Authorities at the Sanjay Gandhi National Park have embarked on a drive to restore meadows, whose depletion had severely impacted the park’s food chain. The disturbance of the park’s food chain is being cited as one of the reasons for animals to leave the confines of the Borivli-based park and stray into the city in search of food. According to officials, the amount of non-fodder grass in SGNP has risen to 40%, which is seriously affecting herbivores.
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An official pointed out that though there is no exact count of herbivores at the national park, the sizes of the herds have considerably reduced over the past decade.
Grassland ecologists have also been roped in to study the grass cover. They said the grasslands in SGNP, which should be at 6 per cent, is currently at 2.4 per cent and the national park is mainly covered with woodlands.
“Bare grass is largely found in the national park and this is an indicator of climate change and acidic soil. Enumeration and identification of the grass in the SGNP is underway. We are dividing it into two categories, fodder and non-fodder. Currently there is more than 40% of non-fodder grass in SGNP. “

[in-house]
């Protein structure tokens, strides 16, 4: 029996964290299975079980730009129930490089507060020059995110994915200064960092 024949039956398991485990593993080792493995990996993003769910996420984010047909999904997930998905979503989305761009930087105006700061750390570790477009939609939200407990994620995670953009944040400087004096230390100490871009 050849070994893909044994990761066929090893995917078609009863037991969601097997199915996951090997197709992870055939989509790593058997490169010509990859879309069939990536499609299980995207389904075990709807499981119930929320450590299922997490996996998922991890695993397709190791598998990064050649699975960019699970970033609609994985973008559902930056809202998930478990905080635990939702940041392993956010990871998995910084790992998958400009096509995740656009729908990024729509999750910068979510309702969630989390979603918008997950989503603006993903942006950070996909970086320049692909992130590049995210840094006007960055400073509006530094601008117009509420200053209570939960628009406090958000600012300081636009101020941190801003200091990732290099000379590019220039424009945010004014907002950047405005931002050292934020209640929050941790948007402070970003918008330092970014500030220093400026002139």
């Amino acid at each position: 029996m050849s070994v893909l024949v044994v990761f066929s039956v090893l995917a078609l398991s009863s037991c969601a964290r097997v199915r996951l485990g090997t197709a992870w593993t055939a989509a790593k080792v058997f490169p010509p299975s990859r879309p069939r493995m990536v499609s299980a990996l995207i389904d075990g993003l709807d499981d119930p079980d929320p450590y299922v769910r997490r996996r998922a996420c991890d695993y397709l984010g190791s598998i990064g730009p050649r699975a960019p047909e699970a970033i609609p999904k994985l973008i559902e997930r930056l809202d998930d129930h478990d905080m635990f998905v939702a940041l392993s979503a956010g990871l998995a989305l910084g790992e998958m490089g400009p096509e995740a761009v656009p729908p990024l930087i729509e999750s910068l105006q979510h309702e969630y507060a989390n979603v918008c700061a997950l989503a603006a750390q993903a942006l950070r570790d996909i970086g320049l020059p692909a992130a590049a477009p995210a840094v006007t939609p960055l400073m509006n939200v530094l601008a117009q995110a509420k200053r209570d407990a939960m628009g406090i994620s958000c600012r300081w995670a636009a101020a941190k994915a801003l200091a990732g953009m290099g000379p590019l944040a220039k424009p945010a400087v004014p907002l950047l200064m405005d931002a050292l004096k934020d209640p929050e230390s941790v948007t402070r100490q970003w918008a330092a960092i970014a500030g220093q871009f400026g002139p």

“This directly affects the food web and the food chain there,” said G D Muratkar, a grass ecologist.
Grass is being restored near Tulsi and Virar lakes.
The restoration includes two phases, one, of collecting the grass seeds and two, of trimming down meadows into stripes of short and tall grass. Herbivores in SGNP require grass that is softer and leaves that can retain more moisture.
“Browsing and grazing of the grass depends on species of the herbivore.The Sambar feeds on one foot tall grass but the Bison needs at least three feet tall grass,” said a forest official.
SGNP officials call these operations as “grasses for leopards” as they believe leopards stray out onto to the streets of Mumbai and Thane in seach for food as their prey has reduced in the forest. There are at least 35 leopards in SGNP.
“We intend to improve conditions of Sanjay Gandhi National Park and this operation will have long term effects on improving bio-diversity,” said Anwar Ahmed, SGNP director.
A senior forest official pointed out that over the past decade, proliferation of invasive weed such as Lantana camara and Eupatorium perfoliatum is responsible for the forest’s degradation.
These species spread aggressively in the forests, resulting in a stifling of indigenous tree and plant species and reducing the size of meadows. This weed will now be pulled out three times a year, in the months of July, September, December.